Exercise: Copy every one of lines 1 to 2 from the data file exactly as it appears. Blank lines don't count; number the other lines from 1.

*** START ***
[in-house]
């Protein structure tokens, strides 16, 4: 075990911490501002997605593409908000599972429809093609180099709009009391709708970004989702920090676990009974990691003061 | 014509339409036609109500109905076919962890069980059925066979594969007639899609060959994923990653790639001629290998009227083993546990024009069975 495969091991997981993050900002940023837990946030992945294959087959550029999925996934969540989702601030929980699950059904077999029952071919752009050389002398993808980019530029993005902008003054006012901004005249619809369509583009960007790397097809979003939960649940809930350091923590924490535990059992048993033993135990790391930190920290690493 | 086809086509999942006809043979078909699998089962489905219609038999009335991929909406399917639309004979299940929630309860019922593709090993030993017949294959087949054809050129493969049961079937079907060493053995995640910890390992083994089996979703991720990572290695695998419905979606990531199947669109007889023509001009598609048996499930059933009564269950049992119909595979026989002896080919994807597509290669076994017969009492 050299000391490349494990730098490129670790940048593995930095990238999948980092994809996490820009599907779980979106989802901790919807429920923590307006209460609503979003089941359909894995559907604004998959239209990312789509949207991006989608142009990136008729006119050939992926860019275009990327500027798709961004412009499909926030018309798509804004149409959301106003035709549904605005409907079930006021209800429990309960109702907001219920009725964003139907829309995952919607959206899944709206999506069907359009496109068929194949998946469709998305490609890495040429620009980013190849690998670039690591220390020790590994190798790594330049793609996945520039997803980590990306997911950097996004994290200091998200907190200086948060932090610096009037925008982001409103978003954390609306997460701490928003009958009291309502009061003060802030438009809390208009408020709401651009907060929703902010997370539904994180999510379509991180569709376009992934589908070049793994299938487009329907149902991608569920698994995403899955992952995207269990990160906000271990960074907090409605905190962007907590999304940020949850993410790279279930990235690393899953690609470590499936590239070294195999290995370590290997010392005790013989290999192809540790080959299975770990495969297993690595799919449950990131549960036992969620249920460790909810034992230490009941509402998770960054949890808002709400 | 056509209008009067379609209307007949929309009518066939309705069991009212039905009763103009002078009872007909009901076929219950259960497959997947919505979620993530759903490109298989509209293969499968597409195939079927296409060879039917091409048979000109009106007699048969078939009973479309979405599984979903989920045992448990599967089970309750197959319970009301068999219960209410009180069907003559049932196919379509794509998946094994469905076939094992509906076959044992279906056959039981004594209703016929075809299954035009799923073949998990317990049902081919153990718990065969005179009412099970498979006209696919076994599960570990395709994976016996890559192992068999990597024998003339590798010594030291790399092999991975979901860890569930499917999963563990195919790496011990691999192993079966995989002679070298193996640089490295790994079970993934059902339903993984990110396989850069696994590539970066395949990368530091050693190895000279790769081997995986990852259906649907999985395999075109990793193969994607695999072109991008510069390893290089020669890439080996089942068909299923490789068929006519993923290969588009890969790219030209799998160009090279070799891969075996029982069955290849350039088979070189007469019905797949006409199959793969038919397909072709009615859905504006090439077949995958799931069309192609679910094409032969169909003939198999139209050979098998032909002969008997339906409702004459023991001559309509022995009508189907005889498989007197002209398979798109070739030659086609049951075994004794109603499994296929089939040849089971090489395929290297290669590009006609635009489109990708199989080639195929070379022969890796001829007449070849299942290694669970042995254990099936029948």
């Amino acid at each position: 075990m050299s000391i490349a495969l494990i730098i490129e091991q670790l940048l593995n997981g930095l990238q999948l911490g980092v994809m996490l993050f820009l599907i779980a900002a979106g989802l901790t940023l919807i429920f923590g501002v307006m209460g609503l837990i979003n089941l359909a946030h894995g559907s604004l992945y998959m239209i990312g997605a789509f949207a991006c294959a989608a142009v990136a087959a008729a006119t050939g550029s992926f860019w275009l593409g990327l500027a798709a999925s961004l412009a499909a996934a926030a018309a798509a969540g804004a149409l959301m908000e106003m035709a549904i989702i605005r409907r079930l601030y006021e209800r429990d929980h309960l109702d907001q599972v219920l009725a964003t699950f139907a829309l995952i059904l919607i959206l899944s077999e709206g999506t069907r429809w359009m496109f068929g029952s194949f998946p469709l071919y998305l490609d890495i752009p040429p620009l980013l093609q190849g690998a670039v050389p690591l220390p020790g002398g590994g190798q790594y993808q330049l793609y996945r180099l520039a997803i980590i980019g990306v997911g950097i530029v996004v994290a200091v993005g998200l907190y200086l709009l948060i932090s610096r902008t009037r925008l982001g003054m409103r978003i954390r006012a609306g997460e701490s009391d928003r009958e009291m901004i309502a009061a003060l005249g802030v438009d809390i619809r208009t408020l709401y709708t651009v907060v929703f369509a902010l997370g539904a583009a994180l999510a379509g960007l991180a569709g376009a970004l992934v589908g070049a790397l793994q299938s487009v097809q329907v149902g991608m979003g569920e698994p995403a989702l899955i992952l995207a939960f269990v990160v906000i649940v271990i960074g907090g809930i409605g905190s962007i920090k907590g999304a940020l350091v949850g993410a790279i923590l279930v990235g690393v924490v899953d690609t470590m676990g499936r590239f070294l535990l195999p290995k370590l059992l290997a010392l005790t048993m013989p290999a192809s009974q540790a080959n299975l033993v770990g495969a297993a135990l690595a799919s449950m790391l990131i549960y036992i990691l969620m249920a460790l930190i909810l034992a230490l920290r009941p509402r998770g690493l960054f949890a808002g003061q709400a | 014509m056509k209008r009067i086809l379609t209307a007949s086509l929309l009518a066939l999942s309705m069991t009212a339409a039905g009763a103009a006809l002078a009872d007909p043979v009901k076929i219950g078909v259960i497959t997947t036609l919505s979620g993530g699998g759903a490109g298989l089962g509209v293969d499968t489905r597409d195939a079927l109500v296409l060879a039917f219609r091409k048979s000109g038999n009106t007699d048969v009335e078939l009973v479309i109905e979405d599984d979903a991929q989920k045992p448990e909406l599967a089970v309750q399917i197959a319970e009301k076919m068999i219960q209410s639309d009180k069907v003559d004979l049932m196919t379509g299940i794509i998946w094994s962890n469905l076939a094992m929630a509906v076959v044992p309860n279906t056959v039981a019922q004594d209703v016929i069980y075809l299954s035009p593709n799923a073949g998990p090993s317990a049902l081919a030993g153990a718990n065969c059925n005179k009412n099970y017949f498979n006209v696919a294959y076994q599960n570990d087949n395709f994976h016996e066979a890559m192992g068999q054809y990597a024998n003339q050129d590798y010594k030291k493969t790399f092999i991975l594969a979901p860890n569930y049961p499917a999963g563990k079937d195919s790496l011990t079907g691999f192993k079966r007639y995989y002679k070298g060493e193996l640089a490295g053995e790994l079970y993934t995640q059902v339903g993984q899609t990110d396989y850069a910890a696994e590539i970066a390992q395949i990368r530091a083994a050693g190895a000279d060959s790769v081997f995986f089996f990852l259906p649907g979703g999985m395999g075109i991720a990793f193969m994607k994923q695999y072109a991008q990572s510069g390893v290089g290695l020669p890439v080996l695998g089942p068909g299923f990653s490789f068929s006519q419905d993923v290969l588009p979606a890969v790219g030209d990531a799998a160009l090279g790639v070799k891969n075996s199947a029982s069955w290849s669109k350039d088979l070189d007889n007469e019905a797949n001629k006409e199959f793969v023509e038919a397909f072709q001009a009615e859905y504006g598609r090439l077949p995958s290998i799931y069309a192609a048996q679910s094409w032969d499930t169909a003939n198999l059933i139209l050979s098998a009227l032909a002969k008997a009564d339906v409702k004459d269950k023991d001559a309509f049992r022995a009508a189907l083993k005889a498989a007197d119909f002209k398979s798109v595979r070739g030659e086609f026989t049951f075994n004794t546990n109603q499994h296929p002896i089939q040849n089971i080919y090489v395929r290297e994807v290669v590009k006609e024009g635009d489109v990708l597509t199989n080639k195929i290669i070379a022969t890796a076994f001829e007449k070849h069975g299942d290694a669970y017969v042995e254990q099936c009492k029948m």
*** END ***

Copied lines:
[in-house]
């Protein structure tokens, strides 16, 4: 075990911490501002997605593409908000599972429809093609180099709009009391709708970004989702920090676990009974990691003061 | 014509339409036609109500109905076919962890069980059925066979594969007639899609060959994923990653790639001629290998009227083993546990024009069975 495969091991997981993050900002940023837990946030992945294959087959550029999925996934969540989702601030929980699950059904077999029952071919752009050389002398993808980019530029993005902008003054006012901004005249619809369509583009960007790397097809979003939960649940809930350091923590924490535990059992048993033993135990790391930190920290690493 | 086809086509999942006809043979078909699998089962489905219609038999009335991929909406399917639309004979299940929630309860019922593709090993030993017949294959087949054809050129493969049961079937079907060493053995995640910890390992083994089996979703991720990572290695695998419905979606990531199947669109007889023509001009598609048996499930059933009564269950049992119909595979026989002896080919994807597509290669076994017969009492 050299000391490349494990730098490129670790940048593995930095990238999948980092994809996490820009599907779980979106989802901790919807429920923590307006209460609503979003089941359909894995559907604004998959239209990312789509949207991006989608142009990136008729006119050939992926860019275009990327500027798709961004412009499909926030018309798509804004149409959301106003035709549904605005409907079930006021209800429990309960109702907001219920009725964003139907829309995952919607959206899944709206999506069907359009496109068929194949998946469709998305490609890495040429620009980013190849690998670039690591220390020790590994190798790594330049793609996945520039997803980590990306997911950097996004994290200091998200907190200086948060932090610096009037925008982001409103978003954390609306997460701490928003009958009291309502009061003060802030438009809390208009408020709401651009907060929703902010997370539904994180999510379509991180569709376009992934589908070049793994299938487009329907149902991608569920698994995403899955992952995207269990990160906000271990960074907090409605905190962007907590999304940020949850993410790279279930990235690393899953690609470590499936590239070294195999290995370590290997010392005790013989290999192809540790080959299975770990495969297993690595799919449950990131549960036992969620249920460790909810034992230490009941509402998770960054949890808002709400 | 056509209008009067379609209307007949929309009518066939309705069991009212039905009763103009002078009872007909009901076929219950259960497959997947919505979620993530759903490109298989509209293969499968597409195939079927296409060879039917091409048979000109009106007699048969078939009973479309979405599984979903989920045992448990599967089970309750197959319970009301068999219960209410009180069907003559049932196919379509794509998946094994469905076939094992509906076959044992279906056959039981004594209703016929075809299954035009799923073949998990317990049902081919153990718990065969005179009412099970498979006209696919076994599960570990395709994976016996890559192992068999990597024998003339590798010594030291790399092999991975979901860890569930499917999963563990195919790496011990691999192993079966995989002679070298193996640089490295790994079970993934059902339903993984990110396989850069696994590539970066395949990368530091050693190895000279790769081997995986990852259906649907999985395999075109990793193969994607695999072109991008510069390893290089020669890439080996089942068909299923490789068929006519993923290969588009890969790219030209799998160009090279070799891969075996029982069955290849350039088979070189007469019905797949006409199959793969038919397909072709009615859905504006090439077949995958799931069309192609679910094409032969169909003939198999139209050979098998032909002969008997339906409702004459023991001559309509022995009508189907005889498989007197002209398979798109070739030659086609049951075994004794109603499994296929089939040849089971090489395929290297290669590009006609635009489109990708199989080639195929070379022969890796001829007449070849299942290694669970042995254990099936029948």